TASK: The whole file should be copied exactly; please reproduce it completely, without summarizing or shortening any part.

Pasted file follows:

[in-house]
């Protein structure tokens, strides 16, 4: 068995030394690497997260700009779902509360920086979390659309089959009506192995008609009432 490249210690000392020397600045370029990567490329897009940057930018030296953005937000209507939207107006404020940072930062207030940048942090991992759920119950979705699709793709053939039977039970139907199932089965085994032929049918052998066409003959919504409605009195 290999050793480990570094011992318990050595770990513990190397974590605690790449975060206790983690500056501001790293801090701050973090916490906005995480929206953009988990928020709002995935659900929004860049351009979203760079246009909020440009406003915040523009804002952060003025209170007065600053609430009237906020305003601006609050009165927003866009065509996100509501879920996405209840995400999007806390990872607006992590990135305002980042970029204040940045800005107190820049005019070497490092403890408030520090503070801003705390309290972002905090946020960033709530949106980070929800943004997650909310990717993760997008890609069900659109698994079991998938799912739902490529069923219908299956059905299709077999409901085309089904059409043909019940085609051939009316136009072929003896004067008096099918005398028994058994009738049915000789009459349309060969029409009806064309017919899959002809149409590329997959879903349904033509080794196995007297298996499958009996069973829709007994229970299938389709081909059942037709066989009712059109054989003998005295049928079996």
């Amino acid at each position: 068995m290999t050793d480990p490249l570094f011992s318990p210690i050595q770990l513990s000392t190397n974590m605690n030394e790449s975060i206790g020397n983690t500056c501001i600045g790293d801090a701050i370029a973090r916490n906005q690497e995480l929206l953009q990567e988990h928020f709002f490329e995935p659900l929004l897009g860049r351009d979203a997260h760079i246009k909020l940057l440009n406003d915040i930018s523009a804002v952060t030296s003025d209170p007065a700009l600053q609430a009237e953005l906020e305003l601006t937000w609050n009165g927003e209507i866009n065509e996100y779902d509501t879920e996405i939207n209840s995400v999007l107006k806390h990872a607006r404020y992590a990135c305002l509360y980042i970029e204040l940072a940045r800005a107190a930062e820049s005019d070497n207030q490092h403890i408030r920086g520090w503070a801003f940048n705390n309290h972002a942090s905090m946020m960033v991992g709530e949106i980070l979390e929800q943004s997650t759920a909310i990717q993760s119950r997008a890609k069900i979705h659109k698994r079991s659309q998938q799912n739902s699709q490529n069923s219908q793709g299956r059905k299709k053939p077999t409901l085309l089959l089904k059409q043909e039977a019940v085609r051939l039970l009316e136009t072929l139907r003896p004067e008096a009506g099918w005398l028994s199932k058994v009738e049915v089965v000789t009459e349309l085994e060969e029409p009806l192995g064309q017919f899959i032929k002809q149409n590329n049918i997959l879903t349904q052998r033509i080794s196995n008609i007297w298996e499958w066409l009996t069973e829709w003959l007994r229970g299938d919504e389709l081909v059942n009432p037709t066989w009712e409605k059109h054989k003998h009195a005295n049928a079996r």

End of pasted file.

[in-house]
């Protein structure tokens, strides 16, 4: 068995030394690497997260700009779902509360920086979390659309089959009506192995008609009432 490249210690000392020397600045370029990567490329897009940057930018030296953005937000209507939207107006404020940072930062207030940048942090991992759920119950979705699709793709053939039977039970139907199932089965085994032929049918052998066409003959919504409605009195 290999050793480990570094011992318990050595770990513990190397974590605690790449975060206790983690500056501001790293801090701050973090916490906005995480929206953009988990928020709002995935659900929004860049351009979203760079246009909020440009406003915040523009804002952060003025209170007065600053609430009237906020305003601006609050009165927003866009065509996100509501879920996405209840995400999007806390990872607006992590990135305002980042970029204040940045800005107190820049005019070497490092403890408030520090503070801003705390309290972002905090946020960033709530949106980070929800943004997650909310990717993760997008890609069900659109698994079991998938799912739902490529069923219908299956059905299709077999409901085309089904059409043909019940085609051939009316136009072929003896004067008096099918005398028994058994009738049915000789009459349309060969029409009806064309017919899959002809149409590329997959879903349904033509080794196995007297298996499958009996069973829709007994229970299938389709081909059942037709066989009712059109054989003998005295049928079996």
């Amino acid at each position: 068995m290999t050793d480990p490249l570094f011992s318990p210690i050595q770990l513990s000392t190397n974590m605690n030394e790449s975060i206790g020397n983690t500056c501001i600045g790293d801090a701050i370029a973090r916490n906005q690497e995480l929206l953009q990567e988990h928020f709002f490329e995935p659900l929004l897009g860049r351009d979203a997260h760079i246009k909020l940057l440009n406003d915040i930018s523009a804002v952060t030296s003025d209170p007065a700009l600053q609430a009237e953005l906020e305003l601006t937000w609050n009165g927003e209507i866009n065509e996100y779902d509501t879920e996405i939207n209840s995400v999007l107006k806390h990872a607006r404020y992590a990135c305002l509360y980042i970029e204040l940072a940045r800005a107190a930062e820049s005019d070497n207030q490092h403890i408030r920086g520090w503070a801003f940048n705390n309290h972002a942090s905090m946020m960033v991992g709530e949106i980070l979390e929800q943004s997650t759920a909310i990717q993760s119950r997008a890609k069900i979705h659109k698994r079991s659309q998938q799912n739902s699709q490529n069923s219908q793709g299956r059905k299709k053939p077999t409901l085309l089959l089904k059409q043909e039977a019940v085609r051939l039970l009316e136009t072929l139907r003896p004067e008096a009506g099918w005398l028994s199932k058994v009738e049915v089965v000789t009459e349309l085994e060969e029409p009806l192995g064309q017919f899959i032929k002809q149409n590329n049918i997959l879903t349904q052998r033509i080794s196995n008609i007297w298996e499958w066409l009996t069973e829709w003959l007994r229970g299938d919504e389709l081909v059942n009432p037709t066989w009712e409605k059109h054989k003998h009195a005295n049928a079996r």